Bloomington city officials signed a letter of intent with an Indianapolis developer to build the city's downtown tech park, now called the Trades District. And the mayor talks about the possibility of banning plastic bags.
On this week's installment of Ask The Mayor, Mayor Mark Kruzan addresses these issues and more. Listen to the full conversation with Indiana Newsdesk anchor Joe Hren by clicking on the play button above, or read some of the questions and answers below.
This conversation has been edited for clarity and conciseness.
Hren: You say at one point they city had to walk away from this proposal. What changed that put this developer back in the driver's seat of this project?
Kruzan: One was a real commitment to the tech sector. As part of this proposal, Envisage will have headquarters built for it in the certified tech park. To have that anchor and retain them is important. Other tech offices that will be built, about 40,000 square feet. The other big difference is that I was not interested in having the tax payers own another parking garage. So now we've negotiated that the developer will build, own and maintain the parking facility. Same as true to green space. In some regard they wanted the government to own that, but then we'd have to maintain it. So we wanted the totality of the land to be privately owned and maintained.
Hren: One thing I thought was interesting is the name change. It's now called the Trades District, which has a different connotation than Certified Tech Park. Does that change the goals or use of the land?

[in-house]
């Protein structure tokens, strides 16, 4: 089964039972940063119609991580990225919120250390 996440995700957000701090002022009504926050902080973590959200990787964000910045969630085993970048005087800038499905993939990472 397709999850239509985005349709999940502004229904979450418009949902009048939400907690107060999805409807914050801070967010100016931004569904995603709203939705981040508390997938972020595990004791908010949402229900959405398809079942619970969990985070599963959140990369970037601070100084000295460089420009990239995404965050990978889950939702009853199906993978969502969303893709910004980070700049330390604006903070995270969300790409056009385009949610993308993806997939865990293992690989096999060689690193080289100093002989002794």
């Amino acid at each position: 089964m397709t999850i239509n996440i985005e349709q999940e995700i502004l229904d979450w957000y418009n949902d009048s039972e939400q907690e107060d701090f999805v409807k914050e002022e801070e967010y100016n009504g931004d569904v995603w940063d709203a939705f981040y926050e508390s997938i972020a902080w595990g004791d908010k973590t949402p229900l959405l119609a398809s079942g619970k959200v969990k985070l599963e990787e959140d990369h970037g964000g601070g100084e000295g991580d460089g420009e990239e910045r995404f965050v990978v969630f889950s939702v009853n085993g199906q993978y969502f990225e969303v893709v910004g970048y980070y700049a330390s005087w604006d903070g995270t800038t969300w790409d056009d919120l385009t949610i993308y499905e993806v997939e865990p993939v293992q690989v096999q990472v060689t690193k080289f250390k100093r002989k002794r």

Kruzan: The goals remain the same. In the marketing, branding of it there is still a legally defined area known as a certified technology park from the state of Indiana. It's not the best in terms of branding. Given the trades and heritage of this area and IU group looked at this and helped us do the marketing and harkens back to the turn of the last century when we had the furniture factory and other trades that were serving this very part of downtown.
Hren: You mention residential units are part of this plan, but not 'student' housing. How do you accomplish that?
Kruzan: We're looking for housing that be year round residents of people who live and work in this trades district and other parts of downtown, but not living in a student apartment complex. So what the developer agreed to, we will put legal restrictions on the use of that property so it can't be rented out as student housing. And it's really that simple.